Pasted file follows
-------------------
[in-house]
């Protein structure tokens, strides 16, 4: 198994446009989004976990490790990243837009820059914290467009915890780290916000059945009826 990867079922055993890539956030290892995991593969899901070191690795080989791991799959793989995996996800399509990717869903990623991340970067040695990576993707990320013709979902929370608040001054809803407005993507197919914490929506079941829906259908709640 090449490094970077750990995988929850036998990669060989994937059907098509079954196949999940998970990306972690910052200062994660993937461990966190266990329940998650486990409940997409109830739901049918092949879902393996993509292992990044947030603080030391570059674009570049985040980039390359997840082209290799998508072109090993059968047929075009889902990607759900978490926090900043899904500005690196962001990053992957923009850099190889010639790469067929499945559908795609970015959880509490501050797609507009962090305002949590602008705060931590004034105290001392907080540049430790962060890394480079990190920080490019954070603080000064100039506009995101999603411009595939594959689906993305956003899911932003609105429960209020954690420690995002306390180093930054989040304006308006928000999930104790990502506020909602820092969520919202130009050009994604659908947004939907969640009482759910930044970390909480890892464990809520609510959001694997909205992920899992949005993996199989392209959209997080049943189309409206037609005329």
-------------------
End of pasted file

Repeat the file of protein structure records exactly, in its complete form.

[in-house]
């Protein structure tokens, strides 16, 4: 198994446009989004976990490790990243837009820059914290467009915890780290916000059945009826 990867079922055993890539956030290892995991593969899901070191690795080989791991799959793989995996996800399509990717869903990623991340970067040695990576993707990320013709979902929370608040001054809803407005993507197919914490929506079941829906259908709640 090449490094970077750990995988929850036998990669060989994937059907098509079954196949999940998970990306972690910052200062994660993937461990966190266990329940998650486990409940997409109830739901049918092949879902393996993509292992990044947030603080030391570059674009570049985040980039390359997840082209290799998508072109090993059968047929075009889902990607759900978490926090900043899904500005690196962001990053992957923009850099190889010639790469067929499945559908795609970015959880509490501050797609507009962090305002949590602008705060931590004034105290001392907080540049430790962060890394480079990190920080490019954070603080000064100039506009995101999603411009595939594959689906993305956003899911932003609105429960209020954690420690995002306390180093930054989040304006308006928000999930104790990502506020909602820092969520919202130009050009994604659908947004939907969640009482759910930044970390909480890892464990809520609510959001694997909205992920899992949005993996199989392209959209997080049943189309409206037609005329």